Karimov has taken advantage of his visit to Moscow to make it clear he views the May uprising in Uzbekistan’s eastern city of Andijon as an “operation” planned from abroad.
During a meeting with Ivanov today, he said the unrest had been carefully organized by people who had experience planning similar revolts in former Soviet countries.
"The events in Andijon were planned in advance and were a very serious, thoroughly prepared operation, to put it accurately," he said. "It is clear that it was prepared in headquarters and centers where there are people who have carried out operations like this before on the territory of both CIS [Commonwealth of Independent States] and other states."
Unrest in Andijon erupted on 13 May, when militants seized a local prison and government headquarters following what many residents described as an unfair trial of local businessmen.
Witnesses and rights group say a demonstration following the attack was violently crushed by government troops. The Uzbek authorities, who blame the attack on terrorists, say 176 people died in the confrontation -- but human rights group have put the death toll at more than 500.
Karimov had made similar declarations during his meeting with the Russian president yesterday. He had linked the Andijon revolt to recent movements that toppled the governments in Ukraine and Kyrgyzstan.
He had then implicitly accused the U.S. Congress, NATO, and the European Parliament of hearing a resolution that he claimed was prepared prior to the unrest and demanded the Uzbek government answer for the violence in Andijon.
“This wittingly-prepared resolution was ready. And of course, imagine: the U.S. Congress would have discussed this resolution and passed the subsequent decisions, the European Parliament would have discussed it, NATO would have discussed it,” he said.
Karimov gave no further details. There have been no previous reports that resolutions were prepared anywhere in anticipation of the Andijon violence and the charge is impossible to independently verify.
This is the first time Karimov, who sees himself as a U.S. ally in the war against terror, has made a direct link between the West and the Andijon events.
The Kremlin refrained from commenting on Karimov’s accusations that the West was behind the revolt, but it did support his claims that the revolt had been planned from abroad.
Ivanov told the Uzbek president today that Russia had known about the revolt.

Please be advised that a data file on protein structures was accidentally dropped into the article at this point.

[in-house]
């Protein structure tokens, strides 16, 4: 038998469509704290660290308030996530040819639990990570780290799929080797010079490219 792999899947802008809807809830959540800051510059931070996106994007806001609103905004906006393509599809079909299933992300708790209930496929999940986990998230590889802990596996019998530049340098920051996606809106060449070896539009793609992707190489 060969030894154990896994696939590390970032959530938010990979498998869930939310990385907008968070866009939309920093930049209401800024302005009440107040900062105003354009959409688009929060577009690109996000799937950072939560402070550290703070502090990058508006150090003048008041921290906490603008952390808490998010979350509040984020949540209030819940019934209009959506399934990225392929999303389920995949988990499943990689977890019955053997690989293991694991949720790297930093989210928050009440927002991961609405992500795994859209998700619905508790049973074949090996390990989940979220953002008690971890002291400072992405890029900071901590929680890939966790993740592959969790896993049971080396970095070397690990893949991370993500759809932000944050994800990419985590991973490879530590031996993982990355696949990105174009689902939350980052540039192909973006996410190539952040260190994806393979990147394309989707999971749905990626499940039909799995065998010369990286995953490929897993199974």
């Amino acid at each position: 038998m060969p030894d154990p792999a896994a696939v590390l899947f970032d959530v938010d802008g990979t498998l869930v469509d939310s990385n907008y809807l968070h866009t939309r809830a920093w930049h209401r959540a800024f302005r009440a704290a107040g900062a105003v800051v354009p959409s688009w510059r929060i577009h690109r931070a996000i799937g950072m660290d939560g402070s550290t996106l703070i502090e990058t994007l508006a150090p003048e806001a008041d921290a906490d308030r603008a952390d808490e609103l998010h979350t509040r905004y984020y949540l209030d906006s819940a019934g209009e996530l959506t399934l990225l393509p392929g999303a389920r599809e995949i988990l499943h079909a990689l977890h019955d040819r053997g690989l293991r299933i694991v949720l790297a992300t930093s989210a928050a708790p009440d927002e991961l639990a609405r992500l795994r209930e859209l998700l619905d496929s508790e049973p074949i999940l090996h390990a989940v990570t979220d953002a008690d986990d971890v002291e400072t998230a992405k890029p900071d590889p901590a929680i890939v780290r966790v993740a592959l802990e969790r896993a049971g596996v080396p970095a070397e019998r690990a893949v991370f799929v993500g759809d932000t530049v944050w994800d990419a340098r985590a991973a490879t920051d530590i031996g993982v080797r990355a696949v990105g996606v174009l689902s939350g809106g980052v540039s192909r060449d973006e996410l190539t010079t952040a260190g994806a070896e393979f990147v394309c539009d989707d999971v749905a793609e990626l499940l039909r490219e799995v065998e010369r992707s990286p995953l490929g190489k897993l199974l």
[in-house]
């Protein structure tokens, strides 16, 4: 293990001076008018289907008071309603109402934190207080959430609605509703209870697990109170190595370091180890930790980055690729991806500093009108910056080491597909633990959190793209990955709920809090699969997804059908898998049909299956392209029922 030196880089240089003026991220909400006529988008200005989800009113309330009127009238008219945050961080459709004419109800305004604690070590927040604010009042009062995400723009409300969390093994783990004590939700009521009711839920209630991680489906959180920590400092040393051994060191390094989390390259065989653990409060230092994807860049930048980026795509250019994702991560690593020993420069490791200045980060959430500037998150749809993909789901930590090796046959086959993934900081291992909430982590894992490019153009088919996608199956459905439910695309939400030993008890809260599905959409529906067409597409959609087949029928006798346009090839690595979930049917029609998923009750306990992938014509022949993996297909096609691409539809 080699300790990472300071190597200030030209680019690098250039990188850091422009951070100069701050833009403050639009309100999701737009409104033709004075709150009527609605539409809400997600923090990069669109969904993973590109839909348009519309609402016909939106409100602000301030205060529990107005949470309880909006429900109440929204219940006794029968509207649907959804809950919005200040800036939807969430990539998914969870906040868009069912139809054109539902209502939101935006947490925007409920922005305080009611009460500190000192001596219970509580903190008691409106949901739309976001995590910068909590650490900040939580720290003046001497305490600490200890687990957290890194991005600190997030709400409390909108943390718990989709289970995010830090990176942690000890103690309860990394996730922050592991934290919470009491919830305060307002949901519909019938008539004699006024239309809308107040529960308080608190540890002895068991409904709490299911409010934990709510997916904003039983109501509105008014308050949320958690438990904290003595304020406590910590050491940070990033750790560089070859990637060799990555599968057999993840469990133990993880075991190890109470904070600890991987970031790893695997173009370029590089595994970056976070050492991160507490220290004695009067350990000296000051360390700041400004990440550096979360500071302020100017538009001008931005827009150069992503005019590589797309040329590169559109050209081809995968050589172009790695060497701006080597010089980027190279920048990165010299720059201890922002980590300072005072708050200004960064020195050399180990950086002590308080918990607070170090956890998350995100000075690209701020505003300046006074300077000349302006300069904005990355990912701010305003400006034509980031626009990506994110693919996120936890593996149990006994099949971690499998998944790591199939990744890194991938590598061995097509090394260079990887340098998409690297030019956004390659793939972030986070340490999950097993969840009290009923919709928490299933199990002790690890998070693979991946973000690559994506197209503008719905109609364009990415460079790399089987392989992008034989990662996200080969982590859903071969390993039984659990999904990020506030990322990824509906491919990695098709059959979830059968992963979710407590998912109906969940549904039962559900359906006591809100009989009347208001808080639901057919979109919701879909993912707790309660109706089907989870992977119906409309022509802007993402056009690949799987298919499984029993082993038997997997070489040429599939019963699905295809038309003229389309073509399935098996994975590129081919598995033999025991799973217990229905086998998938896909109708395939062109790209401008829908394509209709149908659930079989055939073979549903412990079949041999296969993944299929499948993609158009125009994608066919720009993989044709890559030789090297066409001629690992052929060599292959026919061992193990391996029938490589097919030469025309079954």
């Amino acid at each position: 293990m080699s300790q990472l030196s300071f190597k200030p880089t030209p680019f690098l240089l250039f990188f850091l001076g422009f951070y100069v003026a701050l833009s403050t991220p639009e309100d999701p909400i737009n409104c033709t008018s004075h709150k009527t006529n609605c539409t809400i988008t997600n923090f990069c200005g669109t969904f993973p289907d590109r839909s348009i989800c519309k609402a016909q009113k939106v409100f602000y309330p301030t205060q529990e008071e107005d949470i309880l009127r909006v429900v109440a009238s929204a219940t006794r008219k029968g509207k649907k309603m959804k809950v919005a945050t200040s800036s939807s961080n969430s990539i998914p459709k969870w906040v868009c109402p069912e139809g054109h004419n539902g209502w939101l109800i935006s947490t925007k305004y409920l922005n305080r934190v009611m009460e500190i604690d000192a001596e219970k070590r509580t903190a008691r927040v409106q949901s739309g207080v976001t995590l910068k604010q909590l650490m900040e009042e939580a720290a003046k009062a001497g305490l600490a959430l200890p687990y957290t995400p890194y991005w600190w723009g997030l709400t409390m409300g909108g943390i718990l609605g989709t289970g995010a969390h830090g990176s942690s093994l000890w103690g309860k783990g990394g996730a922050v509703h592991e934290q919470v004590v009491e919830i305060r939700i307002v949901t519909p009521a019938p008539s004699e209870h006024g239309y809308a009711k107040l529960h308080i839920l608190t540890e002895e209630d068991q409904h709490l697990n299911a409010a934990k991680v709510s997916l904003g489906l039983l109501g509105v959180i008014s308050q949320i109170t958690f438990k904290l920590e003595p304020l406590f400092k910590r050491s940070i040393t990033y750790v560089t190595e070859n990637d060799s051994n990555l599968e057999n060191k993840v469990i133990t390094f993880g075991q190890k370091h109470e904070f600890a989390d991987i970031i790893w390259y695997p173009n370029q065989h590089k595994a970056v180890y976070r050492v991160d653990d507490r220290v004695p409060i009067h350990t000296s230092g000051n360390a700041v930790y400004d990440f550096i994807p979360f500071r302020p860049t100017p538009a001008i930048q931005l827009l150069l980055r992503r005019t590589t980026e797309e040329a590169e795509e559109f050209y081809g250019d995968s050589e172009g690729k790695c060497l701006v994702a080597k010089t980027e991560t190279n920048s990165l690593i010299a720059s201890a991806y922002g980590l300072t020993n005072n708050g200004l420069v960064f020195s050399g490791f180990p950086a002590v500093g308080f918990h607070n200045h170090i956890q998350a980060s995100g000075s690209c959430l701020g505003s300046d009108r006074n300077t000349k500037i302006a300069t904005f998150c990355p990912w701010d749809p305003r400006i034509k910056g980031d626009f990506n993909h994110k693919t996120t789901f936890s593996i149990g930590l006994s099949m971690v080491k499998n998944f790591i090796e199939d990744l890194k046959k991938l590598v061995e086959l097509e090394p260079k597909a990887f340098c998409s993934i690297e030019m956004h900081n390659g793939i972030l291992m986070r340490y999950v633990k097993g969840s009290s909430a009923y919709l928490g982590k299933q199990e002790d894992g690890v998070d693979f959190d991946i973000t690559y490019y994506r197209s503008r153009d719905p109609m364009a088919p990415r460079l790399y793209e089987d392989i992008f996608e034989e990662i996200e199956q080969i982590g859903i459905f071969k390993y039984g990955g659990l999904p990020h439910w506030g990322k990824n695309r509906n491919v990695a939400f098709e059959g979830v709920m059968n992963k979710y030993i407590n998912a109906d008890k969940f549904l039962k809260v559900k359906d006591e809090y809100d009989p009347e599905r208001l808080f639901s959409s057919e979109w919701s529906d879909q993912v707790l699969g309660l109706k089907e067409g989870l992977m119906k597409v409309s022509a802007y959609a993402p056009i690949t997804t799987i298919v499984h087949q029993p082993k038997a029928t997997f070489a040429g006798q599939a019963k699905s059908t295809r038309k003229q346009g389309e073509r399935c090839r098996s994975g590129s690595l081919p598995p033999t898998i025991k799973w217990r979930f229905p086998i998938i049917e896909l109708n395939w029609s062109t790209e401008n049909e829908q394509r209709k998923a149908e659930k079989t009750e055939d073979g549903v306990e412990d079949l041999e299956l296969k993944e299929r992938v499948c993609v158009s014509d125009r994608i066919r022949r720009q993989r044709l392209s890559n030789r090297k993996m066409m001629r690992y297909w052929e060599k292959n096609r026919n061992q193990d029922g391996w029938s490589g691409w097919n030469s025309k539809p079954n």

"We, in fact, knew how all this was prepared [the events in Andijon] or at least we knew some of the elements [of the plan]," Ivanov said. "It's quite clear there was an external link. This helped us to take really an objective stance [on the events in Andijon] based on all circumstances of what had happened and [to avoid] any one-sided assessment which has only political considerations."
Putin also told Karimov yesterday that Russia possessed information that militants had crossed from Afghanistan into Uzbekistan. "We confirm the information that militants penetrated from specially prepared bases in Afghanistan. They were concentrating on border territories and this is a fact. Our secret services confirm that.”
Karimov yesterday once again rejected calls by the West for an international inquiry, saying the Uzbek authorities would complete their own investigation in several months.
At yesterday’s meeting with Putin, he slammed NATO for supporting demands for an international inquiry, accusing it of seeking to increase its influence in Central Asia.
"We are not members of NATO," Karimov said. "So, the question arises: Why is NATO trying to take certain decisions in relation to us? Obviously there is one answer: For some reason they think that we are interested in becoming NATO members, or in partnership with NATO. But listen, we live in [Central] Asia. Look how insistent NATO is about moving towards the territory of the Caucasus, how insistently it's trying to get into or to strengthen its presence in Central Asia."
The Uzbek president said those involved in the uprising would be brought before justice, but vowed the trial would be open to foreign observers and human-rights activists.